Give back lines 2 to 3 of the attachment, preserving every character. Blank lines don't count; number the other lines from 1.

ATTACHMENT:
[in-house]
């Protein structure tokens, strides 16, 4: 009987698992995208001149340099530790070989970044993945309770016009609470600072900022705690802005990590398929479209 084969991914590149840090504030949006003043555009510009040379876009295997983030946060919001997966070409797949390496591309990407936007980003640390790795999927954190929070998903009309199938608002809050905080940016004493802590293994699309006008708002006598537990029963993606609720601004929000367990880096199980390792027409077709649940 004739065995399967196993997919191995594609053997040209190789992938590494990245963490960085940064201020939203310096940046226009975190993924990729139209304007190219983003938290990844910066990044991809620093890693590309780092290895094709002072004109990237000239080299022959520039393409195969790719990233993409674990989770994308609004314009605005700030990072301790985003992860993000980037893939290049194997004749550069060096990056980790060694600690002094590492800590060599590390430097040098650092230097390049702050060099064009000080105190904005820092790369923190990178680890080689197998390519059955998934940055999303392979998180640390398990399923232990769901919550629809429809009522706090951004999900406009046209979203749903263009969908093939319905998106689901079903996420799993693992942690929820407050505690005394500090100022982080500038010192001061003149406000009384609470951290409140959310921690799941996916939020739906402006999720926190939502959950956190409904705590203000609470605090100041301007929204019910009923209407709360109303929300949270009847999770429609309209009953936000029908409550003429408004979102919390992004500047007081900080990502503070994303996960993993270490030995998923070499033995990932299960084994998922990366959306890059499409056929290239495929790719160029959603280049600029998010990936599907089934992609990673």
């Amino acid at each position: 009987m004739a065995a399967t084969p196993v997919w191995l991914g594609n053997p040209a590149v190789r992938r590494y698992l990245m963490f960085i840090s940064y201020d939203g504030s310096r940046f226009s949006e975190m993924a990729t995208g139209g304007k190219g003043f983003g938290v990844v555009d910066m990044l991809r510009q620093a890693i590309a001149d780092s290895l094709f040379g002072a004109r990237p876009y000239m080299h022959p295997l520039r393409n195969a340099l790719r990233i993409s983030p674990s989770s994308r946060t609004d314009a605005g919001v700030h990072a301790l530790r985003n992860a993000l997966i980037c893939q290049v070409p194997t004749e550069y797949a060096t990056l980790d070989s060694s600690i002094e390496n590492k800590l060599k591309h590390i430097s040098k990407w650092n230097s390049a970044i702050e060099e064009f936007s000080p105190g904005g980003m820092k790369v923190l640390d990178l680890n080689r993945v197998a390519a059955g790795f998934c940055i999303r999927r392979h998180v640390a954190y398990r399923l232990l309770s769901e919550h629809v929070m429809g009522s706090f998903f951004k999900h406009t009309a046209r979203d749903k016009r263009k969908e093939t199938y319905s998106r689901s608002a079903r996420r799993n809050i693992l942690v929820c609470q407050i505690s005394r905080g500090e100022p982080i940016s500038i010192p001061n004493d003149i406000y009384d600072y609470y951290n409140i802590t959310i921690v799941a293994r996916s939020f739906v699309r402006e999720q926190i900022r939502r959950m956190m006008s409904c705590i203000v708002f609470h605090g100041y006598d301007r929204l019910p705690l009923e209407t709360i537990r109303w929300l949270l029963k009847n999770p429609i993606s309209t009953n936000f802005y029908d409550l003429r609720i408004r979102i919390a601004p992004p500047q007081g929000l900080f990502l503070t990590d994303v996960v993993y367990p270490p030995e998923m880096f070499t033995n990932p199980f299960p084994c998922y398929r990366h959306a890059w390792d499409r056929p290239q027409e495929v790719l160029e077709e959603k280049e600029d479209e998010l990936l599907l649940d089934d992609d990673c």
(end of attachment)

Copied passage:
């Protein structure tokens, strides 16, 4: 009987698992995208001149340099530790070989970044993945309770016009609470600072900022705690802005990590398929479209 084969991914590149840090504030949006003043555009510009040379876009295997983030946060919001997966070409797949390496591309990407936007980003640390790795999927954190929070998903009309199938608002809050905080940016004493802590293994699309006008708002006598537990029963993606609720601004929000367990880096199980390792027409077709649940 004739065995399967196993997919191995594609053997040209190789992938590494990245963490960085940064201020939203310096940046226009975190993924990729139209304007190219983003938290990844910066990044991809620093890693590309780092290895094709002072004109990237000239080299022959520039393409195969790719990233993409674990989770994308609004314009605005700030990072301790985003992860993000980037893939290049194997004749550069060096990056980790060694600690002094590492800590060599590390430097040098650092230097390049702050060099064009000080105190904005820092790369923190990178680890080689197998390519059955998934940055999303392979998180640390398990399923232990769901919550629809429809009522706090951004999900406009046209979203749903263009969908093939319905998106689901079903996420799993693992942690929820407050505690005394500090100022982080500038010192001061003149406000009384609470951290409140959310921690799941996916939020739906402006999720926190939502959950956190409904705590203000609470605090100041301007929204019910009923209407709360109303929300949270009847999770429609309209009953936000029908409550003429408004979102919390992004500047007081900080990502503070994303996960993993270490030995998923070499033995990932299960084994998922990366959306890059499409056929290239495929790719160029959603280049600029998010990936599907089934992609990673």
């Amino acid at each position: 009987m004739a065995a399967t084969p196993v997919w191995l991914g594609n053997p040209a590149v190789r992938r590494y698992l990245m963490f960085i840090s940064y201020d939203g504030s310096r940046f226009s949006e975190m993924a990729t995208g139209g304007k190219g003043f983003g938290v990844v555009d910066m990044l991809r510009q620093a890693i590309a001149d780092s290895l094709f040379g002072a004109r990237p876009y000239m080299h022959p295997l520039r393409n195969a340099l790719r990233i993409s983030p674990s989770s994308r946060t609004d314009a605005g919001v700030h990072a301790l530790r985003n992860a993000l997966i980037c893939q290049v070409p194997t004749e550069y797949a060096t990056l980790d070989s060694s600690i002094e390496n590492k800590l060599k591309h590390i430097s040098k990407w650092n230097s390049a970044i702050e060099e064009f936007s000080p105190g904005g980003m820092k790369v923190l640390d990178l680890n080689r993945v197998a390519a059955g790795f998934c940055i999303r999927r392979h998180v640390a954190y398990r399923l232990l309770s769901e919550h629809v929070m429809g009522s706090f998903f951004k999900h406009t009309a046209r979203d749903k016009r263009k969908e093939t199938y319905s998106r689901s608002a079903r996420r799993n809050i693992l942690v929820c609470q407050i505690s005394r905080g500090e100022p982080i940016s500038i010192p001061n004493d003149i406000y009384d600072y609470y951290n409140i802590t959310i921690v799941a293994r996916s939020f739906v699309r402006e999720q926190i900022r939502r959950m956190m006008s409904c705590i203000v708002f609470h605090g100041y006598d301007r929204l019910p705690l009923e209407t709360i537990r109303w929300l949270l029963k009847n999770p429609i993606s309209t009953n936000f802005y029908d409550l003429r609720i408004r979102i919390a601004p992004p500047q007081g929000l900080f990502l503070t990590d994303v996960v993993y367990p270490p030995e998923m880096f070499t033995n990932p199980f299960p084994c998922y398929r990366h959306a890059w390792d499409r056929p290239q027409e495929v790719l160029e077709e959603k280049e600029d479209e998010l990936l599907l649940d089934d992609d990673c």